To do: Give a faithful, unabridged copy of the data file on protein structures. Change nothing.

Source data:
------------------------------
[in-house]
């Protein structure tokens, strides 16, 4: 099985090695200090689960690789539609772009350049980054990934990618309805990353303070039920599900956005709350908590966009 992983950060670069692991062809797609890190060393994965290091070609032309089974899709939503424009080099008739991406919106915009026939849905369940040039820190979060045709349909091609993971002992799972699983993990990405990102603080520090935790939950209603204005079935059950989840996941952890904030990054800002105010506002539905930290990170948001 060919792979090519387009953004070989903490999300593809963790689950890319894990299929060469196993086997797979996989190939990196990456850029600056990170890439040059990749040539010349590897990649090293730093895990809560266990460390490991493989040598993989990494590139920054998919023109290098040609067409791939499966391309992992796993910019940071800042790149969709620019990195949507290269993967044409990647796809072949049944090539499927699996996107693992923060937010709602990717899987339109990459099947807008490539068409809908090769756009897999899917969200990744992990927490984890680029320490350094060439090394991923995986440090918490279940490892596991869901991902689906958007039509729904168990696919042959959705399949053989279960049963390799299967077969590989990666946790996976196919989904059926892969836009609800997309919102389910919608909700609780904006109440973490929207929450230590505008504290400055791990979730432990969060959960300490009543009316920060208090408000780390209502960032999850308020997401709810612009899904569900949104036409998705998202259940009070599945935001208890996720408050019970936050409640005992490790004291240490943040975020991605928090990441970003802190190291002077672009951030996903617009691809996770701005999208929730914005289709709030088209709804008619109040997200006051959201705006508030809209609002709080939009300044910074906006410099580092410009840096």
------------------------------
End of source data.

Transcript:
[in-house]
């Protein structure tokens, strides 16, 4: 099985090695200090689960690789539609772009350049980054990934990618309805990353303070039920599900956005709350908590966009 992983950060670069692991062809797609890190060393994965290091070609032309089974899709939503424009080099008739991406919106915009026939849905369940040039820190979060045709349909091609993971002992799972699983993990990405990102603080520090935790939950209603204005079935059950989840996941952890904030990054800002105010506002539905930290990170948001 060919792979090519387009953004070989903490999300593809963790689950890319894990299929060469196993086997797979996989190939990196990456850029600056990170890439040059990749040539010349590897990649090293730093895990809560266990460390490991493989040598993989990494590139920054998919023109290098040609067409791939499966391309992992796993910019940071800042790149969709620019990195949507290269993967044409990647796809072949049944090539499927699996996107693992923060937010709602990717899987339109990459099947807008490539068409809908090769756009897999899917969200990744992990927490984890680029320490350094060439090394991923995986440090918490279940490892596991869901991902689906958007039509729904168990696919042959959705399949053989279960049963390799299967077969590989990666946790996976196919989904059926892969836009609800997309919102389910919608909700609780904006109440973490929207929450230590505008504290400055791990979730432990969060959960300490009543009316920060208090408000780390209502960032999850308020997401709810612009899904569900949104036409998705998202259940009070599945935001208890996720408050019970936050409640005992490790004291240490943040975020991605928090990441970003802190190291002077672009951030996903617009691809996770701005999208929730914005289709709030088209709804008619109040997200006051959201705006508030809209609002709080939009300044910074906006410099580092410009840096």